Garmin Fenix 3 Sapphire

Garmin Fenix 3 Sapphire

Fenix 3, Garmin's latest GPS running watch, is the do-it-all watch.

It not only tracks your runs, but also records workout statistics whether you are swimming, cycling, skiing or doing the triathlon. It is also a fitness tracker that monitors your daily physical activities - counting the steps taken, collating the calories burned and keeping tabs on your sleep.

The Fenix 3 also has a built-in altimeter, barometer and compass to give real-time information based on your surroundings. When linked by Bluetooth to your smartphone (Android and iOS), it shows notifications on its colour display.

We reviewed the Fenix 3 Sapphire model bundled with HRM-Run, the heart-rate monitor chest strap ($819). The regular Fenix 3 model costs $619, or $689 with HRM-Run.

The Sapphire model comes with a stainless steel watch band with sapphire glass to protect the display. The regular models (grey and silver) come with rubber watch bands and scratch-resistant mineral glass.

The big round face has a 1.2-inch colour display with a resolution of 218 x 218 pixels. A sleek stainless steel bezel, which is also the GPS antenna, surrounds the display.

There are three buttons on the left and two on the right.

The Fenix 3 will not look out of place in the gym or boardroom. The metallic watch band adds brownie points to its good looks.

But with this band, the Fenix 3 weighs a hefty 175g, which is rather heavy for workouts. Thankfully, it comes with a much lighter rubber watch band that can be replaced easily using the bundled screwdrivers.

The Fenix 3 displays the time and date by default. You can switch the watch face by downloading and installing new watch faces via the Garmin Connect Mobile app (iOS or Android) or Garmin Express software (PC and Mac). But the third-party watch faces caused the watch to crash at times.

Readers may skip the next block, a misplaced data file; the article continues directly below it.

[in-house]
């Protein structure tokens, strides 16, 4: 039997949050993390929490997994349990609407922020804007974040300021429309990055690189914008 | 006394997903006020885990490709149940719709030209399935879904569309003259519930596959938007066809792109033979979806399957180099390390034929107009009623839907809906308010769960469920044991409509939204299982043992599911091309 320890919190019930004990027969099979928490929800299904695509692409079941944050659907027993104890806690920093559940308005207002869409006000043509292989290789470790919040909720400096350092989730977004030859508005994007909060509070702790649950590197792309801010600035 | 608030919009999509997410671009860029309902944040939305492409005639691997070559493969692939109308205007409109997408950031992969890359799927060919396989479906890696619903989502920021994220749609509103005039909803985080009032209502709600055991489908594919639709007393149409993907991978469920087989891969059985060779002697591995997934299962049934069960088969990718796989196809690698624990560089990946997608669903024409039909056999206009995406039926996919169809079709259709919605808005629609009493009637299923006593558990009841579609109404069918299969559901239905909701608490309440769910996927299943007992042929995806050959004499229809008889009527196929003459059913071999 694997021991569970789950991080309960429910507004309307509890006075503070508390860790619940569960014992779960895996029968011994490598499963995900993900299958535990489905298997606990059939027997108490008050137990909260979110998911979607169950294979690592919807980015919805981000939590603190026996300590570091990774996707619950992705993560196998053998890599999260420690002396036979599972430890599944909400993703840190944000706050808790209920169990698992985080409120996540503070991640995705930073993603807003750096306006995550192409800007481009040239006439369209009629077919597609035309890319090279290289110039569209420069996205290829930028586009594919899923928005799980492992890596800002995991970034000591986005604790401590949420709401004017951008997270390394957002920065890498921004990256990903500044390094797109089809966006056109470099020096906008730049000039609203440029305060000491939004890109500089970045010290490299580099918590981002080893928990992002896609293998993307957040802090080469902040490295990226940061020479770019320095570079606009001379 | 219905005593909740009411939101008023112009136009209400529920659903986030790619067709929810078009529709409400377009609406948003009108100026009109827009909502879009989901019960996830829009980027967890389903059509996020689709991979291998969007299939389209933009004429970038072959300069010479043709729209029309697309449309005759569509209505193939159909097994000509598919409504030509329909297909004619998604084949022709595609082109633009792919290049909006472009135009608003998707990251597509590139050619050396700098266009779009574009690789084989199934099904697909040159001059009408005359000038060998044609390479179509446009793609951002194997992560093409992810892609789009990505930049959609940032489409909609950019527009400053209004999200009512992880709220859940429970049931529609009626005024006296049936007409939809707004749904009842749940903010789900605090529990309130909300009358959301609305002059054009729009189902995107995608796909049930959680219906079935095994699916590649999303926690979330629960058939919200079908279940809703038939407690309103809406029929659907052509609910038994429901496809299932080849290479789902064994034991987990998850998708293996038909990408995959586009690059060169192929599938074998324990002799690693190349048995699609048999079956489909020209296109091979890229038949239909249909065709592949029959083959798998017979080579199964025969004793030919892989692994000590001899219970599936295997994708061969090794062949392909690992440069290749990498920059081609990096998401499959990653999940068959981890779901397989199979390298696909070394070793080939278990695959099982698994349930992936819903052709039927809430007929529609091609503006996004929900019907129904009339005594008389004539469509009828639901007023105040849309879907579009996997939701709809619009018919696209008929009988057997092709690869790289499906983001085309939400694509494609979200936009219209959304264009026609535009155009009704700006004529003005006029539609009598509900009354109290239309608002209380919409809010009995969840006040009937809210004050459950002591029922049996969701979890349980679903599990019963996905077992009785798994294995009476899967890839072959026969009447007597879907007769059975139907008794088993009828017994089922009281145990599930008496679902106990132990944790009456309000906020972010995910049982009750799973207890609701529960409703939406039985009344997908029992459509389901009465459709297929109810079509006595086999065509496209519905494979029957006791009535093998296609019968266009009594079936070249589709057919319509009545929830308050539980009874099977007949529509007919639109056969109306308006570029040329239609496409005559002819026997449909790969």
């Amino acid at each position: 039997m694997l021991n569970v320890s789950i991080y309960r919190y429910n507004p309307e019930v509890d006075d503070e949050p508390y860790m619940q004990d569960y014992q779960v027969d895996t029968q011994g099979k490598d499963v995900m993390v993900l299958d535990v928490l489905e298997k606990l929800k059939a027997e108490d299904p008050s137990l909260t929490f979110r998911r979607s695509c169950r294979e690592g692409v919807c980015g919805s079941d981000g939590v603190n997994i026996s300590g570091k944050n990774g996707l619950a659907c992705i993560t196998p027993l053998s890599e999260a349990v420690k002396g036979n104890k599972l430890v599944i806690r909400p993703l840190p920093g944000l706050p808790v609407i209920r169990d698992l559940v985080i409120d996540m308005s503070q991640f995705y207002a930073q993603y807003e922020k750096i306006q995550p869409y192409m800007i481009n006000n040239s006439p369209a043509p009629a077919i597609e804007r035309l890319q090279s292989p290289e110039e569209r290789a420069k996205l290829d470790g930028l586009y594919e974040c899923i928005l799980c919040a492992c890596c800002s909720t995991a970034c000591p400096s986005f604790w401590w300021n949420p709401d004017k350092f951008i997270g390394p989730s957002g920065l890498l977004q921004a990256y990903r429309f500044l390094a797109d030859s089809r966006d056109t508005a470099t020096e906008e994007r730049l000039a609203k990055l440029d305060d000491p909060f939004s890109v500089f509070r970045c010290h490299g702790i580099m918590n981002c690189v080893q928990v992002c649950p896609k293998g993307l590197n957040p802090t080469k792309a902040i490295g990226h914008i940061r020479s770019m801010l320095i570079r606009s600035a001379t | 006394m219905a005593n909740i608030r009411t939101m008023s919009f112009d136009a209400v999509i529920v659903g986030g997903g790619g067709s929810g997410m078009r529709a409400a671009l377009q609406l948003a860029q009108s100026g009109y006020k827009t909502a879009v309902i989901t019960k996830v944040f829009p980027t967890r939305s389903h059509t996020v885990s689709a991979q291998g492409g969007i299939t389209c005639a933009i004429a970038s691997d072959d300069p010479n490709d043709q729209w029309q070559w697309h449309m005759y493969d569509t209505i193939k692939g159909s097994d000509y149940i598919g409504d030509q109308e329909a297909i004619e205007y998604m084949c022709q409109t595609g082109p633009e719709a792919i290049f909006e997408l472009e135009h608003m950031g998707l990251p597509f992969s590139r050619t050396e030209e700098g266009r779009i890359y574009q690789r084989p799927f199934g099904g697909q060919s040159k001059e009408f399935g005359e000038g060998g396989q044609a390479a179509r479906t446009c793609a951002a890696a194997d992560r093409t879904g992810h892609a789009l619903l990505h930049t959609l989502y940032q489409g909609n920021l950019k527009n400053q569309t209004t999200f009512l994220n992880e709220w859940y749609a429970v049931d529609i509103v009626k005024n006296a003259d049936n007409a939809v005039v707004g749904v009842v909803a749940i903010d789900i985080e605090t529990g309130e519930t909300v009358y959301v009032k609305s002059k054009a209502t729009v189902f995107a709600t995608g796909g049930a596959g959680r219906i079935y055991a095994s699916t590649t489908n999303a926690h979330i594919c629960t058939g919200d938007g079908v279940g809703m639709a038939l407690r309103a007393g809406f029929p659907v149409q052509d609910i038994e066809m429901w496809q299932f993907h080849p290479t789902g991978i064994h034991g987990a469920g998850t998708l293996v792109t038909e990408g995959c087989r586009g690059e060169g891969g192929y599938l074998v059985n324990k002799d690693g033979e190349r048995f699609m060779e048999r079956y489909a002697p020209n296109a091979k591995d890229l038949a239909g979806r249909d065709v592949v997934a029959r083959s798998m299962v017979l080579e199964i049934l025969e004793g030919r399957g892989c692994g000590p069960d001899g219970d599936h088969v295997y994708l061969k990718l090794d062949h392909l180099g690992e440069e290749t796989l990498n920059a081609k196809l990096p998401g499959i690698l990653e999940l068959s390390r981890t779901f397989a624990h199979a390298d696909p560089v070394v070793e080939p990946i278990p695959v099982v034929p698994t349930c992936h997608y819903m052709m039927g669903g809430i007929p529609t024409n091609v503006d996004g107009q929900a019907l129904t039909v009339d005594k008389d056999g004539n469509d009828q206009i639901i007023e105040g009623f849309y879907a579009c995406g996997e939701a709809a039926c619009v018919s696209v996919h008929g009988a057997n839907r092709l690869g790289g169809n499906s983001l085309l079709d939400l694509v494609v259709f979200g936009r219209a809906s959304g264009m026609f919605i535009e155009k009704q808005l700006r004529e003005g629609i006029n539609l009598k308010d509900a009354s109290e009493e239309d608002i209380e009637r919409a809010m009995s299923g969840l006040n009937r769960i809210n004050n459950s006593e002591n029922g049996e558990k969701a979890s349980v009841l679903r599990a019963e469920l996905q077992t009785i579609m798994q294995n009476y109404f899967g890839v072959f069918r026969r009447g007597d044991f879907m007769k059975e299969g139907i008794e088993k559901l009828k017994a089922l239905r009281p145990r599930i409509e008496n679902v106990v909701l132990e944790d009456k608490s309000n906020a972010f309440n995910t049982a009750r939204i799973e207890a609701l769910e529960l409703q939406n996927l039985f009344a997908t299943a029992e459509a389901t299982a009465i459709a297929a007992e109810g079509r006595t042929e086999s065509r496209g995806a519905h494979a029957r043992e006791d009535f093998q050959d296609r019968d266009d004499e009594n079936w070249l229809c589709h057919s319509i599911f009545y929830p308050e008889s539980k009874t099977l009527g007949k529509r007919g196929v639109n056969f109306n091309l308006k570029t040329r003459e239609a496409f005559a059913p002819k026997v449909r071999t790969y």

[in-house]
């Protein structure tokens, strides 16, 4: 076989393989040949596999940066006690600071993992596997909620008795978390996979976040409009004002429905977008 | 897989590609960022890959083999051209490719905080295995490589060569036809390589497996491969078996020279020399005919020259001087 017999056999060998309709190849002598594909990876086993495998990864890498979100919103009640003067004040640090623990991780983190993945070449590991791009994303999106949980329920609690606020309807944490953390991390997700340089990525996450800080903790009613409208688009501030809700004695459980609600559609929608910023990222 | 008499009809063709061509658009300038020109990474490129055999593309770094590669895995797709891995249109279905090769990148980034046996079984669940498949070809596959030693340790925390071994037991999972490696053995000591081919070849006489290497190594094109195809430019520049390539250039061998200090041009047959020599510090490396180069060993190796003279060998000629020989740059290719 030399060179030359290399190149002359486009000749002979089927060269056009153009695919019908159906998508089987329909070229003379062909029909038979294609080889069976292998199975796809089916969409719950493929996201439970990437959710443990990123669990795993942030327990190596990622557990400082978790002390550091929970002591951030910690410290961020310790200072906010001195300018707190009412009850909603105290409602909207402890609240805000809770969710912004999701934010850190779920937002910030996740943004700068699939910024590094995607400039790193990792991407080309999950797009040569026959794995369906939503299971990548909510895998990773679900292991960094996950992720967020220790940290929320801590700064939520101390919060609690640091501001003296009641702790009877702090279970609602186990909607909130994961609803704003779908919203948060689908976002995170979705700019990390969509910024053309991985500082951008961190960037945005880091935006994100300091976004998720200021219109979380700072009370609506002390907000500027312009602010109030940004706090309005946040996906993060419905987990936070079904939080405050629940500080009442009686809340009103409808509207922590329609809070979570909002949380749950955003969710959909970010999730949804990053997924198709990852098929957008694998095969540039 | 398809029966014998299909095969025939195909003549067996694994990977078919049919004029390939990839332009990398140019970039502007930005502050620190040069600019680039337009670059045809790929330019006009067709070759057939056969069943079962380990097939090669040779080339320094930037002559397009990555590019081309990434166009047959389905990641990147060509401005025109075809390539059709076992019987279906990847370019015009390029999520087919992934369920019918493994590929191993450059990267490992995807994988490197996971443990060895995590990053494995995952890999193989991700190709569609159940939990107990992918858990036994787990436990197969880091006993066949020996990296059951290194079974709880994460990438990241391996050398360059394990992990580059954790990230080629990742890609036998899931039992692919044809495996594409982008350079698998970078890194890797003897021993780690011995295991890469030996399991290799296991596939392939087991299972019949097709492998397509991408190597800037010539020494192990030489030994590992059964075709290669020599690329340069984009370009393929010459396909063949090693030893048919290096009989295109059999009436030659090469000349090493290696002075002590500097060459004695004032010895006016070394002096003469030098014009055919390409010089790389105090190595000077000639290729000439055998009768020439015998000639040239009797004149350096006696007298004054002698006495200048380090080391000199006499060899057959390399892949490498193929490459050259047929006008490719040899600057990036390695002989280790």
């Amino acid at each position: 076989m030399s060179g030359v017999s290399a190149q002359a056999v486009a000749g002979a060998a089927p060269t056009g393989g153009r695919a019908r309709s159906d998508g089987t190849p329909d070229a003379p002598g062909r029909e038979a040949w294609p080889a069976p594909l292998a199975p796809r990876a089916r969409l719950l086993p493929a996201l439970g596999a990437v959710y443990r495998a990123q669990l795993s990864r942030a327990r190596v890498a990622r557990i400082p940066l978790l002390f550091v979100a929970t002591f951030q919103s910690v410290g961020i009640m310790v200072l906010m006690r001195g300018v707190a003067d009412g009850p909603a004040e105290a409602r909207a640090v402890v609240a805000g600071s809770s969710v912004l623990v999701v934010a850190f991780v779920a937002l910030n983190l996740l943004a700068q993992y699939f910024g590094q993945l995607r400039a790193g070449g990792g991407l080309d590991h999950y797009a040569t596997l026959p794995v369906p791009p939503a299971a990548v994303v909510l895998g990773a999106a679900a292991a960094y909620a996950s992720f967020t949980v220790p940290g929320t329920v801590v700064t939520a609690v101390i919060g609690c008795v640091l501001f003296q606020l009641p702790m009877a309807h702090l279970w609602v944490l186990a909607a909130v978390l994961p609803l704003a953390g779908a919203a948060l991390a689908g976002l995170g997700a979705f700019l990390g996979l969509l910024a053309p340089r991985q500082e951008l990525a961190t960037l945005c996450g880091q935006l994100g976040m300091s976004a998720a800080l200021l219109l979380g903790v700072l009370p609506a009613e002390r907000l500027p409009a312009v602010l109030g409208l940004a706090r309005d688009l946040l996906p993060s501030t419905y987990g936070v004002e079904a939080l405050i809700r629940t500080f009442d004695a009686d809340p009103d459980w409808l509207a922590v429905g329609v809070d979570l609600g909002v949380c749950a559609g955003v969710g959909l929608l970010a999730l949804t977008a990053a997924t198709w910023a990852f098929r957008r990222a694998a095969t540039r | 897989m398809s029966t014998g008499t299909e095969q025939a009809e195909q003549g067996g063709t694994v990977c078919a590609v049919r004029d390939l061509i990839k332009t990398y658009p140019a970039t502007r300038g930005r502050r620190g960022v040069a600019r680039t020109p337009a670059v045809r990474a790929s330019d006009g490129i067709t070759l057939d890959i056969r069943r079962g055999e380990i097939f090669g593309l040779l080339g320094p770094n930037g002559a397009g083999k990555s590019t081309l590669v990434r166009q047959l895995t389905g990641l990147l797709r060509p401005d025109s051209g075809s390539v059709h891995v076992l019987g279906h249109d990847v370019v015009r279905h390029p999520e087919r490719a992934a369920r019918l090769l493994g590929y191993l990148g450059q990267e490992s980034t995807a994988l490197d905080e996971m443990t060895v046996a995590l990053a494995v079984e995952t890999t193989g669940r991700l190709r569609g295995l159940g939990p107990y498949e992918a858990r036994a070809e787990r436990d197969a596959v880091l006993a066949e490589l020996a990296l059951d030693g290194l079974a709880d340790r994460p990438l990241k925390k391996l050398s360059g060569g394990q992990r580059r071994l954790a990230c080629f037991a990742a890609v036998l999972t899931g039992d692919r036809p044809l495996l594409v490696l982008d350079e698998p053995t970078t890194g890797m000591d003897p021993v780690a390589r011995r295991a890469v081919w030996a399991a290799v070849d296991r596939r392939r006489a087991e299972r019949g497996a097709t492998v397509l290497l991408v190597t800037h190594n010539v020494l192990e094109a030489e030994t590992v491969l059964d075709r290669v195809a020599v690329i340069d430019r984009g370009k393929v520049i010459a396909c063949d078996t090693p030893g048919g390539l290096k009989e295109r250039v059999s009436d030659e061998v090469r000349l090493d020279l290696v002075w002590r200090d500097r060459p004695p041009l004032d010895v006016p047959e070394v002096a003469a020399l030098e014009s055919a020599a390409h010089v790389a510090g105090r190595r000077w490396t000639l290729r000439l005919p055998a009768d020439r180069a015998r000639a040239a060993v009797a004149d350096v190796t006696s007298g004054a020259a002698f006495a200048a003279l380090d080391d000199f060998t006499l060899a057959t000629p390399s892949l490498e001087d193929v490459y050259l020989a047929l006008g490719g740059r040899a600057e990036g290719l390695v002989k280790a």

Pressing the middle and bottom buttons on the left toggles to the digital compass, calendar, barometer, altimeter, thermometer, fitness tracking and notifications panels.

To get to the workout page, hit the top button on the right. To scroll up and down to select the workout, use the middle and bottom buttons on the left side. To start, press the top-right button again.

This arrangement is not intuitive. Even after three weeks, I found myself trying the lower-right button to scroll down, which took me back to the default time display.

The Fenix 3 works like Garmin's fitness trackers, such as Vivofit. It remembers your activity level for the day and if you have not met your target, it sets a less ambitious goal for the next day.

The watch also alerts you to get moving if it detects that you have been keeping still for too long.

Sleep tracking is automatic, but the watch can be easily fooled. When I left it on a table for half a day, it thought I had slept for 12 hours.

During workouts, however, the Fenix 3 performed impeccably.

It was able to secure a GPS fix in less than 1min. Be it running or cycling, the Fenix 3's distances tracked were no different from my TomTom Runner Cardio GPS watch.

With the Garmin HRM-Run strapped on, the heart-rate readings were consistent with those from my Wahoo Fitness Blue heart-rate monitor chest strap.

For swimming, you need to key in the length of the swimming pool before you start. Only then will the watch count the laps correctly.

The Garmin Connect app and the website need improvement. You get plenty of data, but the presentation needs to be more readable and user friendly.

On the other hand, battery life is quite superb. Connected to my Apple iPhone constantly, it lasted nearly four days. That is better than most smartwatches in the market.

If you are looking for a running watch that can go everywhere with you and does practically everything, strap on the Garmin Fenix 3.


Price: $759

Material: Stainless steel case with sapphire glass display

Connectivity: Bluetooth and ANT+

Water resistance: 100m

Weight: 85g (with rubber watch band)


Features 4/5

Design 5/5

Performance 3/5

Value for money 3/5

Battery life 5/5

Overall 4/5

This article was first published on April 22, 2015.
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